Woman wins fight against travel insurance company

After a year, a woman got reimbursed from her insurance company

Travel Insurance News - 08/05/2008

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In January 2007, before setting out on a Carnival cruise holiday, Sheila Gerlock took out a comprehensive travel insurance policy for herself and for her husband. A year later, she is still trying to get back thousands of dollars the company refuses to reimburse her.

"The insurance company refused to pay. I wrote them and then appealed their decision twice and then contacted the ombudsman, all to no avail," she said. "Bottom line: It did not fall within their risk categories."

Gerlock and her husband were on a cruise with 2,000 others when a passenger became ill and required medical attention. The ship turned back to get medical care, delaying the ship by 12 hours.

"We missed our flight home because we got there at 8 p.m. and our flight was at 2 p.m. the same afternoon," she said.

When Gerlock tried to change flights, she discovered that everything was booked. In order to get home, she had to buy new flights, which cost her $2,500.

Gerlock thought her travel insurance policy would cover her but she was wrong. "It wasn't listed as a possible risk factor in RBC's policy. It wasn't listed as an exclusion, either," Gerlock said.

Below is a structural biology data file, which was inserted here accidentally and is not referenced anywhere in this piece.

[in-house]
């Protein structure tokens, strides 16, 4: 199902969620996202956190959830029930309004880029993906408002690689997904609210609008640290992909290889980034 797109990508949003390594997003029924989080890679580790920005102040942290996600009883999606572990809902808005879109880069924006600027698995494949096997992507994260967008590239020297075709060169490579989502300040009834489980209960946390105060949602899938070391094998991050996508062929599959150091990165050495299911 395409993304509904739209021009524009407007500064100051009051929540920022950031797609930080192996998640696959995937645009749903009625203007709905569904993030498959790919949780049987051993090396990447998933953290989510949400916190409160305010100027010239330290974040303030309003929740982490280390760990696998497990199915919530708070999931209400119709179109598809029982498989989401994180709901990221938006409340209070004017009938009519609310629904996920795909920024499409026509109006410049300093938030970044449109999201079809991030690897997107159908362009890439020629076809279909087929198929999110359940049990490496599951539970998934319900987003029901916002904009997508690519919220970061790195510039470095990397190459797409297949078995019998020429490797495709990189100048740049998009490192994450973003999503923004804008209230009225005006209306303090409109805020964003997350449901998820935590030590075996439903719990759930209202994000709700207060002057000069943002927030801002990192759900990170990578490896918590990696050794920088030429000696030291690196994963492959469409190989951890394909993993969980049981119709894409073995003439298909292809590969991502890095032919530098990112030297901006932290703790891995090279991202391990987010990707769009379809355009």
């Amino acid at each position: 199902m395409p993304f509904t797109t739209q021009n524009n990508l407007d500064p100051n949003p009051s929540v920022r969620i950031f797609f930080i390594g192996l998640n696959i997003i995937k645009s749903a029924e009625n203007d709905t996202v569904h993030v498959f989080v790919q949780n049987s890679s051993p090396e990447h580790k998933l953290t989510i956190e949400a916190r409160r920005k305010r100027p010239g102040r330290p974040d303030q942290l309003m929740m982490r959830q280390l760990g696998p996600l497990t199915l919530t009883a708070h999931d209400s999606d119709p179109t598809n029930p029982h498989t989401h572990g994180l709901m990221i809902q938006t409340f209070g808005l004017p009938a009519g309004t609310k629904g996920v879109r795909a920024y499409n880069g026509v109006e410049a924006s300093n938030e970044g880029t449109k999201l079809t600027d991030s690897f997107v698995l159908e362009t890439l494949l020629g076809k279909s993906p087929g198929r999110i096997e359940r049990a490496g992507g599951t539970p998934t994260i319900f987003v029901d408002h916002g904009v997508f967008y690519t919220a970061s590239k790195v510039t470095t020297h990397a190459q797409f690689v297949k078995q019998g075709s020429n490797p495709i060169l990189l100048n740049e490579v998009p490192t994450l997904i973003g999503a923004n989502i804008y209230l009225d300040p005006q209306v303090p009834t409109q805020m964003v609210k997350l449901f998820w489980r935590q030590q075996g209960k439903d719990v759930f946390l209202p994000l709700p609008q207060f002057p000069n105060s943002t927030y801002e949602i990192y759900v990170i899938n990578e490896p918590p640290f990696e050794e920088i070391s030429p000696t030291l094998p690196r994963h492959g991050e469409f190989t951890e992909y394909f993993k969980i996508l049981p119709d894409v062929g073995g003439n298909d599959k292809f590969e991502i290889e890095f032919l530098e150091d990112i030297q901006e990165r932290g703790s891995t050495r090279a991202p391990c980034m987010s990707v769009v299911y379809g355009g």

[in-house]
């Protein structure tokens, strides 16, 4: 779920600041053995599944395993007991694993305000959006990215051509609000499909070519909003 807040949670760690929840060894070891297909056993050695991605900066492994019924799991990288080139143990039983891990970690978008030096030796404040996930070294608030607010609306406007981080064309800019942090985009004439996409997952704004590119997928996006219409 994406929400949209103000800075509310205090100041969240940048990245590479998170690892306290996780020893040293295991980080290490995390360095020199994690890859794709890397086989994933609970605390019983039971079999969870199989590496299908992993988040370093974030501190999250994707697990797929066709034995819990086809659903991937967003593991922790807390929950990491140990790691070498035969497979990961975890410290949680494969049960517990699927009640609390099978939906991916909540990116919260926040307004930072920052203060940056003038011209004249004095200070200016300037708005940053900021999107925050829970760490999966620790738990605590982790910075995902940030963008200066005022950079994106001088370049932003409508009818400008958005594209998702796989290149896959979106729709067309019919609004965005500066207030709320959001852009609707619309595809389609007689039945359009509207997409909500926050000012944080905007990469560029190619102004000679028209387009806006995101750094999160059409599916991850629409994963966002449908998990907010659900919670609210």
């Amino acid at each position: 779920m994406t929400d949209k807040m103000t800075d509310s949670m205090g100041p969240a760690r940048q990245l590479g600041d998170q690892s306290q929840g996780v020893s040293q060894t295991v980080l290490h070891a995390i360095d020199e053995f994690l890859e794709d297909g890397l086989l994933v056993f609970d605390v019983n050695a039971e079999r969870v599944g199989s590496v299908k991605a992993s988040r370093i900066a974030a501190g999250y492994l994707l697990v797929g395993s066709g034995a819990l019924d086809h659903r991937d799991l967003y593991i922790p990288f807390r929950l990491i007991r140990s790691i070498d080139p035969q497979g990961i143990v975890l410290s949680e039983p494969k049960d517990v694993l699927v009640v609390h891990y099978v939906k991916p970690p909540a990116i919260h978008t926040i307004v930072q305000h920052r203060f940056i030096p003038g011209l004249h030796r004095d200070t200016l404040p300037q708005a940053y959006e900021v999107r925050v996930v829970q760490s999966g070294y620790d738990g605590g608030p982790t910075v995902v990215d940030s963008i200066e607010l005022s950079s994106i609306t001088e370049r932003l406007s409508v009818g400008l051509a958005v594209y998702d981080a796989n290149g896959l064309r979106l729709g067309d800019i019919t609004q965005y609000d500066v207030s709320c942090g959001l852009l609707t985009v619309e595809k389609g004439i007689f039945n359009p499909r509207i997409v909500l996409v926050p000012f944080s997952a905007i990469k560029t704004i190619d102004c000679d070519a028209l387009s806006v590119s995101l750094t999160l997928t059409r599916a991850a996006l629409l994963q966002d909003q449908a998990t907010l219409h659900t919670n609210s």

She says that hijacking was covered under the policy, an event which she argues applies in this case. "We were moved against our control to another destination. Did we have a choice? No, not at all. What were we supposed to do? Jump?"

RBC, Gerlock’s travel insurance provider, disagrees. Things were in a deadlock until Milan Korcok, a medical journalist and expert at all matters relating to travel insurance, intervened.

"Even though RBC did not cite this ship diversion as an exclusion – they can hardly cite every possible exclusion – it was a diversion caused by a change of scheduling over which you had no control," he told Gerlock after hearing her case.

Gerlock’s persistence also had an effect on other travellers. "We have recently enhanced our travel insurance product to provide increased coverage for clients taking cruise vacations," said Kerry Gaetano, an RBC Insurance spokesperson.

"We wanted to ensure that all recent related claims were reviewed in light of the additional coverage we added to our products. We are pleased to have been able to pay related travel insurance claims that were previously denied."

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